Friday, September 7, 2012

September 7, 1879 - Consecration

Interior St. Patrick Church, pre 1904
The crowds made it difficult for the procession to take place.  All had been planned in accordance with the Rites of the Church.  The priests and congregation had been fasting, the vigil around the relics had taken place, and water was blessed to be used in abundance during the three hour ceremony.  Though it was 7 a.m. the police were needed for crowd control.  Over 60 priests and bishops and an innumerable amount of altar boys in cassock and surplice gathered led by the cross bearer to circle the church three times sprinkling the walls with holy water.  This was followed by Archbishop Williams using the base of his crosier to knock loudly on the closed doors of the church.  “Who is the King of Glory?” he would call out.  A voice inside would respond, “Christ the Lord.”  After the third call, the doors were opened and the Archbishop entered, leaving priest and people outside intoning the Litany of the Saints.  Inside the Archbishop spread ashes on the floor and with the tip of his crosier wrote the Greek alphabet.  Now the crowds entered.
The relics of Saints Patrick and Philip were placed within the altar stone of the main altar.  The marble altar was covered with oil and small fires were set on the corners.  Twelve crosses and candles were placed around the perimeter of the church.  The Pontifical Mass had not even started yet; these were merely the opening ceremonies.    Once the doors were opened everyone wanted entrance.  Admission tickets were sold well in advance with specific pews reserved.  Still thousands remained outside list trying to hear the Psalms and Responses.  There was much talk around town by Catholic and Non-Catholic alike on the question of selling tickets to such an occasion.  Some remarked that this was typically Catholic.  The music was Hayden’s 16th Mass, and the sermon was preached on how the faith has been passed on across the generations.  The Mass ended in early afternoon.  After a brief respite priests and people gathered at evening time for Vespers to sing the Te Deum (We praise you, O God.)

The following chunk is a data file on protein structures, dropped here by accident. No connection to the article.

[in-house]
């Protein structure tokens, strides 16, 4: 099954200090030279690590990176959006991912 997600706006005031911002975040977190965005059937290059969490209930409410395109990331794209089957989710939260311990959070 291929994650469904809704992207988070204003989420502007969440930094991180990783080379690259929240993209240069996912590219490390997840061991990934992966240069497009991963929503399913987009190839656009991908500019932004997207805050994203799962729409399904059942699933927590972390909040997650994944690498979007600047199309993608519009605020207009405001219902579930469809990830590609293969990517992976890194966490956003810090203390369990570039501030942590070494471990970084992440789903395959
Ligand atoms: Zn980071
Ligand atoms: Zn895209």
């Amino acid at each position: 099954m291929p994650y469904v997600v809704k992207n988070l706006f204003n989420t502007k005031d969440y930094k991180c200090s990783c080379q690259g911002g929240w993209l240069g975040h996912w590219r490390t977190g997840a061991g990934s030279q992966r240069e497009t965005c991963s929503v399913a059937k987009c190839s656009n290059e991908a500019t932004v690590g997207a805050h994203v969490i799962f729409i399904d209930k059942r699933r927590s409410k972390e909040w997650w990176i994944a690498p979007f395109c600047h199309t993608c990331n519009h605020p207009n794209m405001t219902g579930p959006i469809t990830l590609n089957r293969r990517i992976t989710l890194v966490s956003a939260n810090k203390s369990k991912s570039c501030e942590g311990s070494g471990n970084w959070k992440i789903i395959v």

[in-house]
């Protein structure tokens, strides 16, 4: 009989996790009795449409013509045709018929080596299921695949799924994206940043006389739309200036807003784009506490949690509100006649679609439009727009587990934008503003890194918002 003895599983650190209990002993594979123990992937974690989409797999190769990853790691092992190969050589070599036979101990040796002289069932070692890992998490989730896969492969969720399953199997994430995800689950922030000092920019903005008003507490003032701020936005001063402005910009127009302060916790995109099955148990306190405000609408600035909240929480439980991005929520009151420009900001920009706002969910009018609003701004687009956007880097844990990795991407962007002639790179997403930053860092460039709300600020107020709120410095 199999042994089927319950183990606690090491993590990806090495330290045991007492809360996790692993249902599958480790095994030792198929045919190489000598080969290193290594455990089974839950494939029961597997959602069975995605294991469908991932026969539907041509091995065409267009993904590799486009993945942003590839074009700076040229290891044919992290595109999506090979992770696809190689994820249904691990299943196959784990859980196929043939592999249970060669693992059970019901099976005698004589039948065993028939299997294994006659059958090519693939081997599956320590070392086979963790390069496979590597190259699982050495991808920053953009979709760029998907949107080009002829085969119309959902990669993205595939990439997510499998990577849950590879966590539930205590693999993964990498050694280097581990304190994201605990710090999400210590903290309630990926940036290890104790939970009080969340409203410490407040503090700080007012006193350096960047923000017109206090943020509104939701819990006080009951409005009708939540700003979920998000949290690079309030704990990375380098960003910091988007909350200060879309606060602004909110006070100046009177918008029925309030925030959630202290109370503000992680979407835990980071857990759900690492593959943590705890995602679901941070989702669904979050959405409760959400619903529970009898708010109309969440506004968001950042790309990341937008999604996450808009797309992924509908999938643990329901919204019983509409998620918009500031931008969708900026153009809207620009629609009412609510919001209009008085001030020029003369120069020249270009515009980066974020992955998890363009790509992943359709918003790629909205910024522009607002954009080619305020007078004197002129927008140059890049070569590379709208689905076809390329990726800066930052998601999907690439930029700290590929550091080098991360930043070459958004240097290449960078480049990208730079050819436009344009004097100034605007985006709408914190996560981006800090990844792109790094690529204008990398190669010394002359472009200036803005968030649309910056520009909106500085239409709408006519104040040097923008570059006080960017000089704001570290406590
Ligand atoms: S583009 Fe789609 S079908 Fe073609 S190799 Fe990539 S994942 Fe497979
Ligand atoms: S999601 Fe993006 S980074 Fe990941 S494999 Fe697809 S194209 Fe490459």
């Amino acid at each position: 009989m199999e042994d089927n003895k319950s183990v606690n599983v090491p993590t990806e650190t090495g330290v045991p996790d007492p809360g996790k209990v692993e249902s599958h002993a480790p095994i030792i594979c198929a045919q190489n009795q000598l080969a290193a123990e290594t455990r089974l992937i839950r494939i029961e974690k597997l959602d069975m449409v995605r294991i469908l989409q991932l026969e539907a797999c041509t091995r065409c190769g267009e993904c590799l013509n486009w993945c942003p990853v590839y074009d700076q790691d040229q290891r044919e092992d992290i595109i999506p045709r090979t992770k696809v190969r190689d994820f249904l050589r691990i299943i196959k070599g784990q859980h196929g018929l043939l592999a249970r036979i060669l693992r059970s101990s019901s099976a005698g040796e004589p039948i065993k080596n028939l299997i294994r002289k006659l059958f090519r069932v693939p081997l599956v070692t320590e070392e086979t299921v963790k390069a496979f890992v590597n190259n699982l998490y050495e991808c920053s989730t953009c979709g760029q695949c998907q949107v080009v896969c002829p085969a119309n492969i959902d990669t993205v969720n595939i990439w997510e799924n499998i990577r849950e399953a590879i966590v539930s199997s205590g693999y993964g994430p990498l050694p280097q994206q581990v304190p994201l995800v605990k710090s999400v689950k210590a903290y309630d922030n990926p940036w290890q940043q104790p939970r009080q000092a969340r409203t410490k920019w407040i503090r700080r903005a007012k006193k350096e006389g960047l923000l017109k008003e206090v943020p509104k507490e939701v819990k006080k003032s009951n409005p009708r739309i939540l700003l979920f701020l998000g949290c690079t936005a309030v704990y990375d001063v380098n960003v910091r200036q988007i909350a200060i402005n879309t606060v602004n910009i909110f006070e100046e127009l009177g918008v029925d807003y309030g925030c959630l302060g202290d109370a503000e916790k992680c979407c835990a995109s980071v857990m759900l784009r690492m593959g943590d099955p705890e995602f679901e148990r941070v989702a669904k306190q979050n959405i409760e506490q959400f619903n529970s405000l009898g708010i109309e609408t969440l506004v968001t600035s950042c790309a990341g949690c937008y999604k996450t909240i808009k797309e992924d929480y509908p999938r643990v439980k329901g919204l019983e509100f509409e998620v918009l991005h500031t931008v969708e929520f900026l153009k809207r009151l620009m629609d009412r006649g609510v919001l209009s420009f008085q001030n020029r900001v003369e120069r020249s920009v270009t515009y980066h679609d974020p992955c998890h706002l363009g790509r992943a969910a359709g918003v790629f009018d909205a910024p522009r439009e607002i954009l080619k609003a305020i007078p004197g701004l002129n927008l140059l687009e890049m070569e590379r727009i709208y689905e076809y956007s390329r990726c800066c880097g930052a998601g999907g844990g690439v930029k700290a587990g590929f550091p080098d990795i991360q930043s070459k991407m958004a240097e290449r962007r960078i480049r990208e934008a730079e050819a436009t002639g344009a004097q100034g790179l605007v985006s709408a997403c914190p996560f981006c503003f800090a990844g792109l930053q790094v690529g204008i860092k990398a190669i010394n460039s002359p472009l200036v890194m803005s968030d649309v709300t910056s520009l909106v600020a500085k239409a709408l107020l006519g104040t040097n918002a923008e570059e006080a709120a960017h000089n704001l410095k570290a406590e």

That event took place coincidentally 133 years ago today.  The altar that was consecrated is now in the lower church.  (It was moved there after the 1904 fire.  Contrary to popular belief, it did not fall through the floor.)  The relics of Sts. Patrick and Philip are still embedded in the altar stone.  A single admission ticket from the event survives, donated by a parish family who saw the historical significance.  Saint Patrick’s was only the second church to be given the title of consecrated.  This was a unique privilege honoring not only priests, but people. 

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